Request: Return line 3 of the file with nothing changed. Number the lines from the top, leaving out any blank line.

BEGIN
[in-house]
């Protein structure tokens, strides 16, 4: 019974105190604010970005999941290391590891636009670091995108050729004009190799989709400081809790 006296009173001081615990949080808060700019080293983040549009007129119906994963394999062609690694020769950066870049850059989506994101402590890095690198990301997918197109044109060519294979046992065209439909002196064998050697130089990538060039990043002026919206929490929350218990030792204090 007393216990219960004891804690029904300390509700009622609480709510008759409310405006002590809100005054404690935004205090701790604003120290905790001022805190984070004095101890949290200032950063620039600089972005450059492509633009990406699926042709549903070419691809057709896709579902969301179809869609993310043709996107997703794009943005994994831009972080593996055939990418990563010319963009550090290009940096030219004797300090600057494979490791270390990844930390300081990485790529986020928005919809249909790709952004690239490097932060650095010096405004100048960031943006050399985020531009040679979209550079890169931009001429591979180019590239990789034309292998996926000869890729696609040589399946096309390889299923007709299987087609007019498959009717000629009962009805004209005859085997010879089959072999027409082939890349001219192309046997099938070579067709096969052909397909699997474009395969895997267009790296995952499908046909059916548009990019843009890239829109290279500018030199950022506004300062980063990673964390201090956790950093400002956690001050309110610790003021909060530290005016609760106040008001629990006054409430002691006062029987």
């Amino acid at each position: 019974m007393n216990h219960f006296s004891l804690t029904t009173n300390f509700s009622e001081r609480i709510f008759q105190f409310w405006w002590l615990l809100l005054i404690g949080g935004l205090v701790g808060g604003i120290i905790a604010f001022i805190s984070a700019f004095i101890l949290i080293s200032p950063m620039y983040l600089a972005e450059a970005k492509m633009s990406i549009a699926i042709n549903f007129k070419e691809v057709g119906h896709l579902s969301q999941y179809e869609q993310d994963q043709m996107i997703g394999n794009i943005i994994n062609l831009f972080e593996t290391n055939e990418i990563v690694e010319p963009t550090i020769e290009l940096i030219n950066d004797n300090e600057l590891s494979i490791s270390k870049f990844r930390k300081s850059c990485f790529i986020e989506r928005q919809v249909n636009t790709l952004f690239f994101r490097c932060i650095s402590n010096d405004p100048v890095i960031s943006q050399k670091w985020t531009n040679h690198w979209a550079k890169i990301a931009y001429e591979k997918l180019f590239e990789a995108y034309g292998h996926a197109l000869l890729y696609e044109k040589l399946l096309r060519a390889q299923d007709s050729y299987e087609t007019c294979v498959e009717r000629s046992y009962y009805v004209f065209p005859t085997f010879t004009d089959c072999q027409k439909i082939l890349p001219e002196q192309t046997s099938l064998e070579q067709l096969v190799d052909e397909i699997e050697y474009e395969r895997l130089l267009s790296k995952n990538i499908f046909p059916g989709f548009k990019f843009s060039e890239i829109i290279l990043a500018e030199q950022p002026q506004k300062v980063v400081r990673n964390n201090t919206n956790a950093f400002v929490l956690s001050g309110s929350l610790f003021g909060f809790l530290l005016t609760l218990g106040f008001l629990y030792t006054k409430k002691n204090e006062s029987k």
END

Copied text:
């Amino acid at each position: 019974m007393n216990h219960f006296s004891l804690t029904t009173n300390f509700s009622e001081r609480i709510f008759q105190f409310w405006w002590l615990l809100l005054i404690g949080g935004l205090v701790g808060g604003i120290i905790a604010f001022i805190s984070a700019f004095i101890l949290i080293s200032p950063m620039y983040l600089a972005e450059a970005k492509m633009s990406i549009a699926i042709n549903f007129k070419e691809v057709g119906h896709l579902s969301q999941y179809e869609q993310d994963q043709m996107i997703g394999n794009i943005i994994n062609l831009f972080e593996t290391n055939e990418i990563v690694e010319p963009t550090i020769e290009l940096i030219n950066d004797n300090e600057l590891s494979i490791s270390k870049f990844r930390k300081s850059c990485f790529i986020e989506r928005q919809v249909n636009t790709l952004f690239f994101r490097c932060i650095s402590n010096d405004p100048v890095i960031s943006q050399k670091w985020t531009n040679h690198w979209a550079k890169i990301a931009y001429e591979k997918l180019f590239e990789a995108y034309g292998h996926a197109l000869l890729y696609e044109k040589l399946l096309r060519a390889q299923d007709s050729y299987e087609t007019c294979v498959e009717r000629s046992y009962y009805v004209f065209p005859t085997f010879t004009d089959c072999q027409k439909i082939l890349p001219e002196q192309t046997s099938l064998e070579q067709l096969v190799d052909e397909i699997e050697y474009e395969r895997l130089l267009s790296k995952n990538i499908f046909p059916g989709f548009k990019f843009s060039e890239i829109i290279l990043a500018e030199q950022p002026q506004k300062v980063v400081r990673n964390n201090t919206n956790a950093f400002v929490l956690s001050g309110s929350l610790f003021g909060f809790l530290l005016t609760l218990g106040f008001l629990y030792t006054k409430k002691n204090e006062s029987k």